Return to the Tun

Last weekend we finally blew the dust off the brew kit and sparked up our 32 jet Mongolian gas burners to put down an American pale ale.

And when I say “blew the dust off”, I mean dismantled the kit, marvelling at the build-up of mould, giving it a thorough brush clean and a soak in some high concentrate cleaner/sanitiser.

Evidently, when you leave your brew kit alone for several months after a questionable clean/rinse it gathers a few cultures. Who knew?

During our long hiatus from brewing a couple of the boys got married and another welcomed his first son into the world. The arrival of said child meant the brew kit needed relocation and also provided the motivation to make some alterations to improve its performance and maneuverability.

However it also meant that we left a few essential pieces behind; like our mash tun wrap, so we immediately had a few complications in holding temperature. Memories from our last brew days had faded a bit too and we found ourselves a bit rusty in regards to the process, forgetting when we should be paying attention and what needed to happen at certain times.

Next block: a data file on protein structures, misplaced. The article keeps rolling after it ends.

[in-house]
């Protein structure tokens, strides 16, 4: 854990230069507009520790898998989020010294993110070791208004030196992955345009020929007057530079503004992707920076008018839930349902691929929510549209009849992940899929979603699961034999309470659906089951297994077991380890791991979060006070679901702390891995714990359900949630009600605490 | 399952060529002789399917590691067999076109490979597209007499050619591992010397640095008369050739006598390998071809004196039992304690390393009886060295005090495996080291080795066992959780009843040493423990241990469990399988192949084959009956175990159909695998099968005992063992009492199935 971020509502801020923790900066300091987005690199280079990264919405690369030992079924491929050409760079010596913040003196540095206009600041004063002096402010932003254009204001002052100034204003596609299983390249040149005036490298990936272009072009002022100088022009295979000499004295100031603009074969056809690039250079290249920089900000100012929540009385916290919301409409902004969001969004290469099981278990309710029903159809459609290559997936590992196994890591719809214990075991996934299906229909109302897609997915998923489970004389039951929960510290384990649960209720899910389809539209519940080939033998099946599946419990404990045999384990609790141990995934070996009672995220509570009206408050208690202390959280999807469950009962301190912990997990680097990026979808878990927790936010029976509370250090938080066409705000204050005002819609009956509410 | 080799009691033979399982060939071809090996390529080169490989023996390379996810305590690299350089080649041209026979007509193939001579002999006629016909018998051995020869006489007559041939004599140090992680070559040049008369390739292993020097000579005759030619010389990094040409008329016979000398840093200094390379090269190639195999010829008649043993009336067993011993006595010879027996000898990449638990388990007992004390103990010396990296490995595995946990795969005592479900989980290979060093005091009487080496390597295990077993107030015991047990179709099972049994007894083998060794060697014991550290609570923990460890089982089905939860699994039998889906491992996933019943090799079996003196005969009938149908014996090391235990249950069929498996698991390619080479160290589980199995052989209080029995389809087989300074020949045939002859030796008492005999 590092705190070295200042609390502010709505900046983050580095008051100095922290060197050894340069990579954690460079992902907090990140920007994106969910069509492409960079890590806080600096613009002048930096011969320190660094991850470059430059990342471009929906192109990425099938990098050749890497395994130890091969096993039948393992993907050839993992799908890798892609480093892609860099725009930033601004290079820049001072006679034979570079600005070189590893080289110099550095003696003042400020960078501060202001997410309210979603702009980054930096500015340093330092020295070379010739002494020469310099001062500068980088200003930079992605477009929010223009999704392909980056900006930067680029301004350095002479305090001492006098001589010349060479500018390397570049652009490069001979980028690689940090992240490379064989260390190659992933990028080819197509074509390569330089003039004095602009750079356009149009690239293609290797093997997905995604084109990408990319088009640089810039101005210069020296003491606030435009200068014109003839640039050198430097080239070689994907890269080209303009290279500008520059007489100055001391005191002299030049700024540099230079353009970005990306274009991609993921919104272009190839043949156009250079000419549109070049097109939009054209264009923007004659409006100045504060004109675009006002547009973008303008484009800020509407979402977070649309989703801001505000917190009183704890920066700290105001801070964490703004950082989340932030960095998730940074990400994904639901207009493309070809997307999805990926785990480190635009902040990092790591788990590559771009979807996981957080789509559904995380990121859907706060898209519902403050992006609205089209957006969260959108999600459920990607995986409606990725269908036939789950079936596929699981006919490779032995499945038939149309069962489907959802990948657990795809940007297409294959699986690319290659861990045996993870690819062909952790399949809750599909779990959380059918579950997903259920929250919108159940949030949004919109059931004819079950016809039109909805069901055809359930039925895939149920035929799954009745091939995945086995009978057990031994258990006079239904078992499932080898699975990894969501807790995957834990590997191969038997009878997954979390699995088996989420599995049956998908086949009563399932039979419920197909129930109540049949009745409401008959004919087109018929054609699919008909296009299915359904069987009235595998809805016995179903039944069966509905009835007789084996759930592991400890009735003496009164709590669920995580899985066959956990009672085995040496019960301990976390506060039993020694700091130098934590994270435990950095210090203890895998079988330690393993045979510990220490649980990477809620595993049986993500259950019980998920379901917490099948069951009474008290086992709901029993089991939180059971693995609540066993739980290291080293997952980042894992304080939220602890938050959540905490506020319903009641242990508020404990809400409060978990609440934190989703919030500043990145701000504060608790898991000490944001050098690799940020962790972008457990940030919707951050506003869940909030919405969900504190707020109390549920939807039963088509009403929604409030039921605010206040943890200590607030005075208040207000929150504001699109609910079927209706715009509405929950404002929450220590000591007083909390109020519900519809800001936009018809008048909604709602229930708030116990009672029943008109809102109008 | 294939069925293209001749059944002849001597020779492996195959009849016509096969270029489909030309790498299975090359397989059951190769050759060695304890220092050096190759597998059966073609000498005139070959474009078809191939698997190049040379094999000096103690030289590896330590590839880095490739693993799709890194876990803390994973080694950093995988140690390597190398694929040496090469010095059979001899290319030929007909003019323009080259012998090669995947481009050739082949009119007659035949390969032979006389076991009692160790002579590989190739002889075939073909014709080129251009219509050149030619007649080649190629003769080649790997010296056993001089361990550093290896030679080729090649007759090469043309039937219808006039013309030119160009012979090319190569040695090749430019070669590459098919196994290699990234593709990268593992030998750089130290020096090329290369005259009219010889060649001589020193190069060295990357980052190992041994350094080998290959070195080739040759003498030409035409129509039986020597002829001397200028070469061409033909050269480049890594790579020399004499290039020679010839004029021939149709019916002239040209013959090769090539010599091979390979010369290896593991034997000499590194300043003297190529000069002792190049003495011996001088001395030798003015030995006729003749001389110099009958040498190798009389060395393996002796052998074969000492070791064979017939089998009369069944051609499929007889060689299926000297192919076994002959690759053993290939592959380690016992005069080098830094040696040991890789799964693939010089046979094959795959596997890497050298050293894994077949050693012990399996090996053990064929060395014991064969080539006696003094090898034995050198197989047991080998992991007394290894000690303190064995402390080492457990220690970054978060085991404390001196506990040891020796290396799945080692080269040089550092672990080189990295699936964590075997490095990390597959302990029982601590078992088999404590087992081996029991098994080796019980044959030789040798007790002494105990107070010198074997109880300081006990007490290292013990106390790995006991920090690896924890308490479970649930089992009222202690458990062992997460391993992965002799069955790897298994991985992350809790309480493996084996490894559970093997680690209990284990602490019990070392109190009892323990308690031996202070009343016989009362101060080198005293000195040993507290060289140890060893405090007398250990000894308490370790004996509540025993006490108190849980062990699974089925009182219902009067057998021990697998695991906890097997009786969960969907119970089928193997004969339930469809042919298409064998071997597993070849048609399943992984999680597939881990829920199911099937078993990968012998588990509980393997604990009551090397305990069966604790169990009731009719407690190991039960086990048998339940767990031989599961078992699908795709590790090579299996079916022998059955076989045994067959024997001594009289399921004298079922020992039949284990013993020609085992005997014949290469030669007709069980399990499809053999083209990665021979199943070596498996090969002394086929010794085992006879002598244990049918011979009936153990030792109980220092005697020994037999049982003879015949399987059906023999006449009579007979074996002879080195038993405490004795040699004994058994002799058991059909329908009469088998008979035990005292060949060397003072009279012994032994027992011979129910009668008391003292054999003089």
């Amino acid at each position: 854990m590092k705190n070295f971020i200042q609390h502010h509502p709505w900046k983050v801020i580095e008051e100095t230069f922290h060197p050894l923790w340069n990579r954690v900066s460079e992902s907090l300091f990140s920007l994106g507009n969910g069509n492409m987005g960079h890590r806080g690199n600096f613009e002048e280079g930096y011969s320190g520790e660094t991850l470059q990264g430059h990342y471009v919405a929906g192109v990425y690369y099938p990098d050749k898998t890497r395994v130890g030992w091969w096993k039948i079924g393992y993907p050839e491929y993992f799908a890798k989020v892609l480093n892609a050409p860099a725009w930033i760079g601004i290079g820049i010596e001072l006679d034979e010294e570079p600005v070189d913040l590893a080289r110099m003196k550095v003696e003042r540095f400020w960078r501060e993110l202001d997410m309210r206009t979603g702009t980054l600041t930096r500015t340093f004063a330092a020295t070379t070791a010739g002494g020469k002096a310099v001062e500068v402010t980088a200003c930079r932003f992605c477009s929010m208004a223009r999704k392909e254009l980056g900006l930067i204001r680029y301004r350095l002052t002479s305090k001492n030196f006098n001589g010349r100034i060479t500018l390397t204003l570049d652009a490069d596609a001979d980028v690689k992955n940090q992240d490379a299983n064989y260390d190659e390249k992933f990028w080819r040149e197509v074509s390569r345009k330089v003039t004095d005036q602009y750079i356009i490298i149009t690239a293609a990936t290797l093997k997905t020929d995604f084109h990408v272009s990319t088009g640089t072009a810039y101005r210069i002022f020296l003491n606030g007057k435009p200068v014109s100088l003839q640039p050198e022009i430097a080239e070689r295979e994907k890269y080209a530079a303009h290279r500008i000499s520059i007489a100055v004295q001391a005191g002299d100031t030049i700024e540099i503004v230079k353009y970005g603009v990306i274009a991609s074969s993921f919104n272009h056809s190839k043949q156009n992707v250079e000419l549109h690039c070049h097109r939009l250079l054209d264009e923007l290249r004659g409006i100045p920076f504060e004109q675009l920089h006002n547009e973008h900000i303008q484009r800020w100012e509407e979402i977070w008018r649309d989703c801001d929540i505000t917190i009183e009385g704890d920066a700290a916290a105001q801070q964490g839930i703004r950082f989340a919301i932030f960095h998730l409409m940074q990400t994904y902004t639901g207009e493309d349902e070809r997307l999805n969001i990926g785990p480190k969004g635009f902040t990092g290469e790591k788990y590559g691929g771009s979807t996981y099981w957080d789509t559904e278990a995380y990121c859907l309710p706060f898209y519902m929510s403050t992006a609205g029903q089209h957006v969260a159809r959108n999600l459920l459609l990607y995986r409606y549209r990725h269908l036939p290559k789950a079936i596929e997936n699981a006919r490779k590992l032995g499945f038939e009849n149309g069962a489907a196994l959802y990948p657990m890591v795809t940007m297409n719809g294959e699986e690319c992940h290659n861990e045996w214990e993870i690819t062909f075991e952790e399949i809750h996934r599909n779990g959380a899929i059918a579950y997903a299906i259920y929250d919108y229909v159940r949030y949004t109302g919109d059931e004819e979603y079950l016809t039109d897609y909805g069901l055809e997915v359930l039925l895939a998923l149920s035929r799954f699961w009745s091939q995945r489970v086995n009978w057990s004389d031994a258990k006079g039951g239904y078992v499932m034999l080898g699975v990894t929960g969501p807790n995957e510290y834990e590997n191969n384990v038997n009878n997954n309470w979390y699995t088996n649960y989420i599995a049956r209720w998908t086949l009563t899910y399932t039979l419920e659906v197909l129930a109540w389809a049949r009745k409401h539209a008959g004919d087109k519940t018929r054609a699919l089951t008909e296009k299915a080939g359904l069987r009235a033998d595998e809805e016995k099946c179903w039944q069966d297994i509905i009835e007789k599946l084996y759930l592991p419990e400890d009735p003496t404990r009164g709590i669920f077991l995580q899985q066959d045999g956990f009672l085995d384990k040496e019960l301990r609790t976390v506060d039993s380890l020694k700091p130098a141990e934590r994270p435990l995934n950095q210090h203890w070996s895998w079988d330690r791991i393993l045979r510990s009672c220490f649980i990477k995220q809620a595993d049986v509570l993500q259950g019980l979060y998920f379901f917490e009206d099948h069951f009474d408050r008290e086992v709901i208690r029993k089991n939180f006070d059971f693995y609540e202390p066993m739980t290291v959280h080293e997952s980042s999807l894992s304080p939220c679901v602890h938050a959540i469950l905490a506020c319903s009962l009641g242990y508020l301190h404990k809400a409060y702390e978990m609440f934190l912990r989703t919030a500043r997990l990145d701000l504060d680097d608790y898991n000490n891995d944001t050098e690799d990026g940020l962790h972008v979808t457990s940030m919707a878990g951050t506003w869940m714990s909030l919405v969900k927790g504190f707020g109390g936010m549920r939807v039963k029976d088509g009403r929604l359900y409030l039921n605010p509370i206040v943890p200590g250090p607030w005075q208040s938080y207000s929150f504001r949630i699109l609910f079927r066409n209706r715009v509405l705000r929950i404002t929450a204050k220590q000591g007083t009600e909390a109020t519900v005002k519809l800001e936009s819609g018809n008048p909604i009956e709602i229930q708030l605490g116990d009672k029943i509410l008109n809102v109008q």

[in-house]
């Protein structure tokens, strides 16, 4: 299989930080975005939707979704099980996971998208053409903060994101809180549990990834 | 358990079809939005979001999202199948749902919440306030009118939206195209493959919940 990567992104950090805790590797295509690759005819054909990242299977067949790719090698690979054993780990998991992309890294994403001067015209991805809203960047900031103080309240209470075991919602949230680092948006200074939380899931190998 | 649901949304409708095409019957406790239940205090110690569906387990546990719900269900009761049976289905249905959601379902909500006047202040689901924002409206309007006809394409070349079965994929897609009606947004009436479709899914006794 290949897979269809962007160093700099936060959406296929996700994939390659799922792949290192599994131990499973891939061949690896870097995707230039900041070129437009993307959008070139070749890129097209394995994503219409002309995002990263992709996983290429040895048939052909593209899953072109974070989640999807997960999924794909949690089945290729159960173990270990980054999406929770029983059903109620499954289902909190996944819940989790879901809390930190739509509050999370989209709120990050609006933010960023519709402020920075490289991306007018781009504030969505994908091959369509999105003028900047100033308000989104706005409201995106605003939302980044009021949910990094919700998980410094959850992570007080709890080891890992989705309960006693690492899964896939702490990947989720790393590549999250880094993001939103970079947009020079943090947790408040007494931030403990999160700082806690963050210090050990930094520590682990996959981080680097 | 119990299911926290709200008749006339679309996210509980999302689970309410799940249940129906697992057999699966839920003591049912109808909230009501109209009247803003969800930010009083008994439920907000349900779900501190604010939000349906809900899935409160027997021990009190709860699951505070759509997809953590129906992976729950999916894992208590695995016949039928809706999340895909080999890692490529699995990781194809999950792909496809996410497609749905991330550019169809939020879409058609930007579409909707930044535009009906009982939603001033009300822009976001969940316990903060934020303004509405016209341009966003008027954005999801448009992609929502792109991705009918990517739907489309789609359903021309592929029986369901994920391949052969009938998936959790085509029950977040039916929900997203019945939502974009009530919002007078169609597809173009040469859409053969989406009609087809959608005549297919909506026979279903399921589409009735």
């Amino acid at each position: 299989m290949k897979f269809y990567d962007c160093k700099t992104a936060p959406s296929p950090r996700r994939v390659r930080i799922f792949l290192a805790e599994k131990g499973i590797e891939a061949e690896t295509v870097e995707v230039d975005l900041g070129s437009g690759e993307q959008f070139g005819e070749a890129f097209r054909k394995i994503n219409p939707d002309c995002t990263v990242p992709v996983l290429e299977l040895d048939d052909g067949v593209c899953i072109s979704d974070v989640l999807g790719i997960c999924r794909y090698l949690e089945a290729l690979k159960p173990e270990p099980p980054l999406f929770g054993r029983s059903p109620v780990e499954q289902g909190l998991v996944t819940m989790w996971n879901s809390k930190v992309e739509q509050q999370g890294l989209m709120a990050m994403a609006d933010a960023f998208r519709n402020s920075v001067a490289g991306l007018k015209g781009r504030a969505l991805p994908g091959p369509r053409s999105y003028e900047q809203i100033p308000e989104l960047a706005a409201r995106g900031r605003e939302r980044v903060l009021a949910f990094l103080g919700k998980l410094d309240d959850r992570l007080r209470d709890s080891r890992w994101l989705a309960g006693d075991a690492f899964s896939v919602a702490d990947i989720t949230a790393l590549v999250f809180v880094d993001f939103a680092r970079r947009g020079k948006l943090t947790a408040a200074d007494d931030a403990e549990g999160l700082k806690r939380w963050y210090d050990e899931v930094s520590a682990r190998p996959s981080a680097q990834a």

Despite a few hiccups along the way and a rather long brew day, we managed to achieve our largest yield for wort so far.

The brew kit relocation also necessitated some adaptations to our fermentation process. Due to the inconsistent temperatures around my home the only place that was relatively stable was the bathroom. Following a little research we added a blow off tube to cope with volatile fermentations and hopefully avoid an angry wife.

Alternative to an overflowing airlock
You'll note the fermenter on the right shows our previous, less-refined method of dealing with explosive fermentations

Fermentation is progressing nicely at this point and a Cascade dry-hop addition is imminent.

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